In the summer of 2010, I drove Abdulilah Benkirane and another friend to the Islamic Cultural Centre in East London. Benkirane, leader of Morocco’s Justice and Development Party (PJD), had just finished his speech at a conference I helped organise, but was not very happy with the way the event proceeded. When we met at the coffee break, he was still fuming after a heated exchange with a participant. I informed him that I was on my way to another function in Whitechapel and offered to take him along. It would be an opportunity to meet some leaders of the British Muslim community, I suggested. He welcomed the break. That was my first meeting with Benkirane, a jovial and extremely modest man, with a salt and pepper beard and a disarming smile. A couple of years earlier, I had hosted his leaner and taller predecessor as PJD leader, Saadeddine Othmani, at a conference organised at the Centre for the Study of Democracy at the University of Westminster. The topic of the December 2008 conference was ‘Islamism, democracy and Arab intellectuals: the missing dimension in democracy promotion.’ But more of that later.
The trip to Whitechapel took much longer than we had anticipated, even though it was a Sunday. Our dear friends in the English Defence League had chosen that of all days to mount an anti-Muslim demonstration close to East London Mosque. A large police contingent was deployed to prevent clashes with angry Muslim youths, and traffic around the centre almost came to a standstill. It was not the best way to introduce our guest to our usually hospitable city, but it gave us an opportunity to talk at length and for me get to know him better.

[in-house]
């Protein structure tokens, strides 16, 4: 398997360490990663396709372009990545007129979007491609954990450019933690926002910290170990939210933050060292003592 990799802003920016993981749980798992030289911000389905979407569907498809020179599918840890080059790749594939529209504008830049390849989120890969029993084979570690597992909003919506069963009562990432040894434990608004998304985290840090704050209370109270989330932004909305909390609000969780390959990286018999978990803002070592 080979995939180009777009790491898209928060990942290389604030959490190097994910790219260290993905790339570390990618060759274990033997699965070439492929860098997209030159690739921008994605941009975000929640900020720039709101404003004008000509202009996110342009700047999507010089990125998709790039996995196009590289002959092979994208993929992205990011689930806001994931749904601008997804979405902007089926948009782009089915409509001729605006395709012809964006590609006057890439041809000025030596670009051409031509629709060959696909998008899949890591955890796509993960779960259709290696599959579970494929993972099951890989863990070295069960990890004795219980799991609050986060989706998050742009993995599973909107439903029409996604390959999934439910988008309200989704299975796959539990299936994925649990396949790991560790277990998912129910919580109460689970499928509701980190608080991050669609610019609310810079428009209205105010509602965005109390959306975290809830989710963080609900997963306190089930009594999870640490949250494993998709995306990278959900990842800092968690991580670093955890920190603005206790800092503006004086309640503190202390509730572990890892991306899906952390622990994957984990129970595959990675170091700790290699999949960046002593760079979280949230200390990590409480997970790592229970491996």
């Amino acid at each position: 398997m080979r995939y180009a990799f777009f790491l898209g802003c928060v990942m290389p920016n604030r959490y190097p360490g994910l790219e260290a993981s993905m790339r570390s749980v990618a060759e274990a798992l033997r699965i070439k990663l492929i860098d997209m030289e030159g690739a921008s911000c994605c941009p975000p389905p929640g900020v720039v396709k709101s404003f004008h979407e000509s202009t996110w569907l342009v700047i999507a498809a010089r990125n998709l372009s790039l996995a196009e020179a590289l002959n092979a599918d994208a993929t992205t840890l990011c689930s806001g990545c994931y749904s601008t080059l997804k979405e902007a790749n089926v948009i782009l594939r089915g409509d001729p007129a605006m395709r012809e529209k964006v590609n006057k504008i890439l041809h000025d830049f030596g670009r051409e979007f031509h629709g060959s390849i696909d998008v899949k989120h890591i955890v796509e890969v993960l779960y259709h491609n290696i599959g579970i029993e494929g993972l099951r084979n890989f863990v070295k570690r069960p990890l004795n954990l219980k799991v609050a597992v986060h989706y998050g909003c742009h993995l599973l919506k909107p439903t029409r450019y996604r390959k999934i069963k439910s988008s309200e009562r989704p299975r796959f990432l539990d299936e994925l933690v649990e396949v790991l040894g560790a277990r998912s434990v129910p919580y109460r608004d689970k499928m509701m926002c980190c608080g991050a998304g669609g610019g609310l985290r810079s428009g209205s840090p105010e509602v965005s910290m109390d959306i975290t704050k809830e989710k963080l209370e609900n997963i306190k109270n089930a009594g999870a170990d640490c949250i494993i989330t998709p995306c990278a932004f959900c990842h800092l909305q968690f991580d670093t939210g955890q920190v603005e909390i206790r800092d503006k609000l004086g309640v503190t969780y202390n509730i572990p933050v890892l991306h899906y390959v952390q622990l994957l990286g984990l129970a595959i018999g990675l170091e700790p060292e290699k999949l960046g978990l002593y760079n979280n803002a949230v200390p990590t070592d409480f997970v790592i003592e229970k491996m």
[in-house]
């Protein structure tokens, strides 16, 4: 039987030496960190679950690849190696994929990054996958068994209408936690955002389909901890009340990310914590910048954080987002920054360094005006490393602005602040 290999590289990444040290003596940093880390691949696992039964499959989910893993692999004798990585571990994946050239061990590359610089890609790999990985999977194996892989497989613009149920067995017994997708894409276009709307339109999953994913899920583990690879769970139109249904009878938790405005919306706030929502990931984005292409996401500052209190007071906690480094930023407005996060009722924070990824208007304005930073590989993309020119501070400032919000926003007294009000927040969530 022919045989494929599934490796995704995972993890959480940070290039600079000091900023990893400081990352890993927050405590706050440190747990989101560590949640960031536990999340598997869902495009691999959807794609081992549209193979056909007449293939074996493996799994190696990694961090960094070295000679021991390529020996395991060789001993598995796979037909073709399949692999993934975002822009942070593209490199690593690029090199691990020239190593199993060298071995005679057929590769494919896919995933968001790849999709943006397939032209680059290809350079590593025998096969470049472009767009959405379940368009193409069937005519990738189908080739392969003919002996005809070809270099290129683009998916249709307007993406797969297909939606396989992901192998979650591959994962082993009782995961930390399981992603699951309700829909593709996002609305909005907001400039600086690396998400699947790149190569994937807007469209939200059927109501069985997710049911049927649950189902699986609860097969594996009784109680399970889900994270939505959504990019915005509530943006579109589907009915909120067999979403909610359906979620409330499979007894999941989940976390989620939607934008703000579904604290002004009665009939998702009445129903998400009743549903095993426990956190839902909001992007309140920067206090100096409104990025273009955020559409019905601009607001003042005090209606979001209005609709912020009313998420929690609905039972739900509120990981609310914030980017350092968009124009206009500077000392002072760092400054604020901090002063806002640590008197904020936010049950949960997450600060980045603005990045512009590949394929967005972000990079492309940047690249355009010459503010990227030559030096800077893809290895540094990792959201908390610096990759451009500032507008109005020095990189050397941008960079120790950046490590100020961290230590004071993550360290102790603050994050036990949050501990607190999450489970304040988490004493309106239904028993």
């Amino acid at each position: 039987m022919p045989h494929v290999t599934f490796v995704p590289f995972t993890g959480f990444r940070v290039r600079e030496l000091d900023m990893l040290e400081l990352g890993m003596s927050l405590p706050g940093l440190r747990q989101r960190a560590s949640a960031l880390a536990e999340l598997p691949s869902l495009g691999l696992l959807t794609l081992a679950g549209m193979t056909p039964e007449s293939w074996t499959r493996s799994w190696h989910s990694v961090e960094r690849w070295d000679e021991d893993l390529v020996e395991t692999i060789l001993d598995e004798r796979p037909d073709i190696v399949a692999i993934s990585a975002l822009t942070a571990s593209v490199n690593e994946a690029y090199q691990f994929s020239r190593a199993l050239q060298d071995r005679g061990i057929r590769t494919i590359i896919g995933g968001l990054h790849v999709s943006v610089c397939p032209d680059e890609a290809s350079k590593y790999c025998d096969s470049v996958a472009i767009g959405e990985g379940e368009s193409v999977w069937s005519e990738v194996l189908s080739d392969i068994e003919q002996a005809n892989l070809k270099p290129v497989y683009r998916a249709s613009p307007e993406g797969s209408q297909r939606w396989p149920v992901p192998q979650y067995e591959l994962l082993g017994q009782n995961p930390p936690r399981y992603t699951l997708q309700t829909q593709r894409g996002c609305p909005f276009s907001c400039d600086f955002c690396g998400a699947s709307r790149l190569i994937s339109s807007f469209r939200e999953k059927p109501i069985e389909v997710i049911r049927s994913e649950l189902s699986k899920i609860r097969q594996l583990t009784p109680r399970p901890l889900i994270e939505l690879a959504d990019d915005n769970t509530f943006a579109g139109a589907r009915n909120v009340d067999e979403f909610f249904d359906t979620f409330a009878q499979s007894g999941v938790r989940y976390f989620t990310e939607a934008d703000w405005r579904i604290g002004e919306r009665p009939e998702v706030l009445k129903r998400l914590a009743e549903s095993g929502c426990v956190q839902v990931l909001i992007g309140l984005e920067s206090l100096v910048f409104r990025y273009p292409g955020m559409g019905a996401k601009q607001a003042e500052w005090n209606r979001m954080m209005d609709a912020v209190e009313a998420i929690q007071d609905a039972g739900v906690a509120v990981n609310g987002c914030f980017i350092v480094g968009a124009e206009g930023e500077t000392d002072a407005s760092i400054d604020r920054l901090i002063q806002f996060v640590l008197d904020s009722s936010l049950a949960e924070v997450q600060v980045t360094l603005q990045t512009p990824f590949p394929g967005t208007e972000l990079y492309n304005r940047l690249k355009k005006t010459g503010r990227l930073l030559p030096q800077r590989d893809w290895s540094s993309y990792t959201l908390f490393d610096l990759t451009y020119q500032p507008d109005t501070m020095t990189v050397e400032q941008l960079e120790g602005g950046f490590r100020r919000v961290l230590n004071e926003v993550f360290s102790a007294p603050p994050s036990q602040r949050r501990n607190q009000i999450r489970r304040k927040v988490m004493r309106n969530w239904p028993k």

I was slightly taken aback by his ardent monarchism. He really believed that the monarchy was a vital institution for unity and stability in Morocco. This was a rare stance for the leader of an Islamist party. But then PJD was not just any Islamist party. It had acquired its name in 1998, a full four years before its more famous Turkish namesake emerged. But the party has deeper roots going back to the 1950s, when its founding leader Abdelkarim al-Khatib, a veteran of the independence struggle, became a leading figure in a pro-palace party, the Popular Movement, opposed to the dominant Istiqlal Party. (This explains the monarchism; Al-Khatib was King Muhammad V’s personal physician). However, al-Khatib, who was the Speaker of Parliament at the time, dissented after King Hassan II declared a state of emergency in 1965. In 1967, he split from the Popular Movement to form the Democratic and Constitutional Popular Movement (MPDC), which campaigned on a platform of ‘Islamic constitutionalism’; hence the pro-democracy and Islamist leanings of the party.